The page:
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What can you do to protect your trade secrets?

News and Notes Focused on the 3 Public Faces of IP Law

  • Brand Image Protection - Trademark Law
  • Visual Image Protection - Copyright Law
  • Personal Image Protection - Right of Publicity Law

The Image Protection Law blog has been created in order to share stories and information on the legal aspects of: 1) the marketplace reputation of a company or product captured in its trademark, 2) published or publicly-displayed artwork, photography, and any created visual design, and 3) use of a person's photograph or likeness for product promotion or other commercial purposes.

The "IP3" share at least one thing in common: Image is everything. In these posts let's look at what that means in the realm of intellectual property in the news, but let's also be prepared to explore if there's something more beyond "everything." Don't forget, the intellectual in "intellectual property" doesn't mean smart or brainy, although by nature true creators often are. The word is used to refer to any creation, i.e., a "product of the mind." While this blog will be regularly updated, you are encouraged to share your thoughts on these posts.

Trade secrets can be vital to the success of any business or entrepreneurship. They are the recipes, formulas, methods of operation and tools that are the backbone of your company. As such, it is important to safeguard this valuable intellectual property.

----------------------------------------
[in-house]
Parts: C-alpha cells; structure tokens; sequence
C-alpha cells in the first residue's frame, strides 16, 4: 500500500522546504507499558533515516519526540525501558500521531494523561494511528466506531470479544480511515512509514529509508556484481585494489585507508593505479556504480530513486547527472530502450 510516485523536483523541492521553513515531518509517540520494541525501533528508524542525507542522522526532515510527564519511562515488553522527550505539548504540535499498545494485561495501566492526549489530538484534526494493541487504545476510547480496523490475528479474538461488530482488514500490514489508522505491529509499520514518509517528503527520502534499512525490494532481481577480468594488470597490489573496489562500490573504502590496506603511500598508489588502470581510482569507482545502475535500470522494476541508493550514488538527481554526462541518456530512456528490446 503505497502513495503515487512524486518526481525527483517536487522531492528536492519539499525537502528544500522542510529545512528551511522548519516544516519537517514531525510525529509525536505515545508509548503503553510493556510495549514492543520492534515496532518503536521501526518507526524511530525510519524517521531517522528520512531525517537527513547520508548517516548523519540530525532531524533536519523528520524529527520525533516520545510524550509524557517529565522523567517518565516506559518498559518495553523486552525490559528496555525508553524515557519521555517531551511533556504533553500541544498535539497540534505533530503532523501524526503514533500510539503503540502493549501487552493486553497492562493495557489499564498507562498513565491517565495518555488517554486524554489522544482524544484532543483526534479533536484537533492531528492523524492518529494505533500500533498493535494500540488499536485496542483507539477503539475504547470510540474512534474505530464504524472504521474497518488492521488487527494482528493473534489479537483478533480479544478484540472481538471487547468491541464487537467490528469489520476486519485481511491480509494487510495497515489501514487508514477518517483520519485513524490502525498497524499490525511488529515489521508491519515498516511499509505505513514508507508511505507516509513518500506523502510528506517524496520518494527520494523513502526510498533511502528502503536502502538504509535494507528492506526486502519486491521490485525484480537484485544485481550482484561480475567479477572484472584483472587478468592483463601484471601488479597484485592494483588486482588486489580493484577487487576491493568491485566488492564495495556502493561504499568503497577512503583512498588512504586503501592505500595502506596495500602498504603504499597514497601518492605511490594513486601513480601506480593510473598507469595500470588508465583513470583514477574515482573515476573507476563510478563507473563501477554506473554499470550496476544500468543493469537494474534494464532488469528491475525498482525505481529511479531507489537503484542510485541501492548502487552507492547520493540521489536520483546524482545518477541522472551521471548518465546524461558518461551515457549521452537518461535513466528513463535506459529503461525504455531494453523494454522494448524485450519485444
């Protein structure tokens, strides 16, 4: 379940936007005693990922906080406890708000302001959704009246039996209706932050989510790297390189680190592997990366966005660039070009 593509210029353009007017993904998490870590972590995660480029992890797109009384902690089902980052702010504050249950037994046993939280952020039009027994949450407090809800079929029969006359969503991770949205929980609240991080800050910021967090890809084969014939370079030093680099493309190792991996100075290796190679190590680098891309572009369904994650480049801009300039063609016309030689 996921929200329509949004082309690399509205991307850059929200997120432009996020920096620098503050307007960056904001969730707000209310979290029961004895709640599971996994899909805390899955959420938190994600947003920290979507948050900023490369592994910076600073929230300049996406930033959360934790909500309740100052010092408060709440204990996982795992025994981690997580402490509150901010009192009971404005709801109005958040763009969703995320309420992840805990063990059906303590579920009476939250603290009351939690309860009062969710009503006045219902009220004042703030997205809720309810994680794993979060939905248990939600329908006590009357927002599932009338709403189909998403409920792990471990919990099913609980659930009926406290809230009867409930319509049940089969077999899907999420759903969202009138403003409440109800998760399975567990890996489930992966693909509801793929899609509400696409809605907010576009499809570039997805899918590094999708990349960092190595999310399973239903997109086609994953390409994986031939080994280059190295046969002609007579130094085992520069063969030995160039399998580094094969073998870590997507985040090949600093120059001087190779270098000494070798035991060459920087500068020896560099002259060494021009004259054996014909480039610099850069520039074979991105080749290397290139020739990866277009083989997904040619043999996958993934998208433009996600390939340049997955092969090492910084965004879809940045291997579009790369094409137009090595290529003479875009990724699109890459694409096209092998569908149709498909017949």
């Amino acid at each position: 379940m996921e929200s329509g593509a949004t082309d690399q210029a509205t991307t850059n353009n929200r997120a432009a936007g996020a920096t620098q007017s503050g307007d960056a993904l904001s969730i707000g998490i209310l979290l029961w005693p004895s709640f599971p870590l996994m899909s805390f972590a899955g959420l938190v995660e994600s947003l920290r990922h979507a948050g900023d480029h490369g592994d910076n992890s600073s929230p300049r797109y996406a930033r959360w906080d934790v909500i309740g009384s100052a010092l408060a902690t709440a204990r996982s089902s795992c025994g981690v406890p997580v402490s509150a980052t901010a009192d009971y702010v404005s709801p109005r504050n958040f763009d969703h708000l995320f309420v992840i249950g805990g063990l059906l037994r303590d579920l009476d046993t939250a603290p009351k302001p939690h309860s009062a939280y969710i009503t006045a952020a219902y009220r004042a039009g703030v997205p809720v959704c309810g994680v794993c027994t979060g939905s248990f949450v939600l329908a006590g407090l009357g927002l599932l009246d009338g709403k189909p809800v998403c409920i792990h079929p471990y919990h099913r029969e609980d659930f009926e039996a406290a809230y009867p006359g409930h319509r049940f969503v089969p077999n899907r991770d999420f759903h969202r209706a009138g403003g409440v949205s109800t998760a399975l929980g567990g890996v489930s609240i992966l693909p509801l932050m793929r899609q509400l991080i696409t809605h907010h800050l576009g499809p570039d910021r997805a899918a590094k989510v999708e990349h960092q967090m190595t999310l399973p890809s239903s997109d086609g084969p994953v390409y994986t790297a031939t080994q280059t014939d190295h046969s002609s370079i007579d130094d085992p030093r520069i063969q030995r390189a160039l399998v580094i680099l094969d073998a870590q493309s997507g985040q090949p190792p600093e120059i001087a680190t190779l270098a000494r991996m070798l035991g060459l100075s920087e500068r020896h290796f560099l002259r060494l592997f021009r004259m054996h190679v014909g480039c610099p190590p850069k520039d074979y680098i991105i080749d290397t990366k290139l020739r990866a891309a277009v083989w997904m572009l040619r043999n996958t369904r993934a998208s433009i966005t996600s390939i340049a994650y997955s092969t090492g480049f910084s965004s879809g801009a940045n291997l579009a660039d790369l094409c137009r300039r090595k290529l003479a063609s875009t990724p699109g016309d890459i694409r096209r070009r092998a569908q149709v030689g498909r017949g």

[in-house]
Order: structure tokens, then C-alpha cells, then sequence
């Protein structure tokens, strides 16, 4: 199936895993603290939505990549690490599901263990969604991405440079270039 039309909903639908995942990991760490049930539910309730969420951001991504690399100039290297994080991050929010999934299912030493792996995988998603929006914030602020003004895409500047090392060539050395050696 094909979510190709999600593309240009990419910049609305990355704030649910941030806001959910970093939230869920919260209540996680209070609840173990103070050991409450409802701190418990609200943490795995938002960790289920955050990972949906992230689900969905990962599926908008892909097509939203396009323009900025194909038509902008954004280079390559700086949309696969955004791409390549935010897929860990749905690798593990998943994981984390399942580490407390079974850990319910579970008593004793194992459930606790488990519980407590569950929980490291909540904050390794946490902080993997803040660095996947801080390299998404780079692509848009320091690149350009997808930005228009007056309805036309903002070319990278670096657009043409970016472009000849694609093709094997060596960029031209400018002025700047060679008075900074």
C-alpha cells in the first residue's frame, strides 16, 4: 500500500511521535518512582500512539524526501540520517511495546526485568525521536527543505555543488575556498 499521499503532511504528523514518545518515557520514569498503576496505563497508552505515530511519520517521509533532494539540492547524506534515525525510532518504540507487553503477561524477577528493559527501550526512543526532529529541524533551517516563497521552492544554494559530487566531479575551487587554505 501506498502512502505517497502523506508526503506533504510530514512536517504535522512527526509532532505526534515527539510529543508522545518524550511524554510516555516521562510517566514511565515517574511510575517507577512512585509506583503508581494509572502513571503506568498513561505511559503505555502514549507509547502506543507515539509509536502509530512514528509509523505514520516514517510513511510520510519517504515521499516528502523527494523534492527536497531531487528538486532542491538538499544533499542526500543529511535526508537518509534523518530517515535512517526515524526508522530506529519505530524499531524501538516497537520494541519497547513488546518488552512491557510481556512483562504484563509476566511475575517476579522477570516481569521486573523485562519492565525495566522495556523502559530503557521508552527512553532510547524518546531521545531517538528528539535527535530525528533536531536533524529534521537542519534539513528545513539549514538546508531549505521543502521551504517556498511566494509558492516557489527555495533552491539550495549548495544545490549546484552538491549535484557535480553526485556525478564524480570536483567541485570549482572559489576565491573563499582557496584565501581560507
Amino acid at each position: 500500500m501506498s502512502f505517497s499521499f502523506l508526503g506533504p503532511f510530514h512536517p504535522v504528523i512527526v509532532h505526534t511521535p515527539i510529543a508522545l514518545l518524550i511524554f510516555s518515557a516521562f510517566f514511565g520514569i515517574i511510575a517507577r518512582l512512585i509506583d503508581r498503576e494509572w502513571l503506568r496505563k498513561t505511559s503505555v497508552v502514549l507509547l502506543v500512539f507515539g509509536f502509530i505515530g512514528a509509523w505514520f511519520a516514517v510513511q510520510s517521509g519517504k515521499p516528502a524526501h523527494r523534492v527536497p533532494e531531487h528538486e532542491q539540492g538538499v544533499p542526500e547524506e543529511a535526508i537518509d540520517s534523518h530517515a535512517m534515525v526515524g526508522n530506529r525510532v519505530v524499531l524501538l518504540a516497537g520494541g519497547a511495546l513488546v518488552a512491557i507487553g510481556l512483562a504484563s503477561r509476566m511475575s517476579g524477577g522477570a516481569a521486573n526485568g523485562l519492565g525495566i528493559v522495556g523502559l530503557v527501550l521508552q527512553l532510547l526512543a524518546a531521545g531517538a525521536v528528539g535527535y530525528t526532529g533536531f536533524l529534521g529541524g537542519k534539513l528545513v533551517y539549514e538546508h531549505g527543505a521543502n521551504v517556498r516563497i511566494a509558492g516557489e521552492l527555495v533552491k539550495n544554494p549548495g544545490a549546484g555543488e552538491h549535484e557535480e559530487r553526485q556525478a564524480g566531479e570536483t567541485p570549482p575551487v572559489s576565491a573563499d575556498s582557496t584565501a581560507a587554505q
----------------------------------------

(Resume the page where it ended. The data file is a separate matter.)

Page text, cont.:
All too often, however, individuals and businesses do not take proper steps to protect their trade secrets. In fact, they often may not even realize they have assets that need protecting.

The Small Business Association offers up the following 5 steps for protecting your trade secrets:

  1. Identify your trade secrets -What information would compromise your business if it got into a competitor's hands? Make a list of your trade secrets, but be selective in what you chose, so you don't trivialize the protection of valuable information.
  2. Keep trade secrets confidential - Label trade secrets as "confidential" and store them in a secure place. Keep hard copy information in a secure or locked area. Password-protect electronic files and limit access to them.
  3. Educate employees about protected information- All employees should sign a nondisclosure agreement and adhere to company policy regarding protection and proper handling of trade secret materials. Provide training and refreshers on the need for confidentiality.
  4. Understand the law - Trade secrets historically have not required a national or international registration. State laws typically governed these matters according to the Uniform Trade Secrets Act. Beginning in 2017, the Defend Trade Secrets Act of 2016 will offer protection at the federal level.
  5. Take civil action against violations - When a competitor uses your trade secrets without permission, act quickly. If trade secrets were obtained through improper means, or misappropriation, you may be entitled to injunctive relief and monetary damages. An experienced intellectual property attorney can protect your best interests throughout this process.

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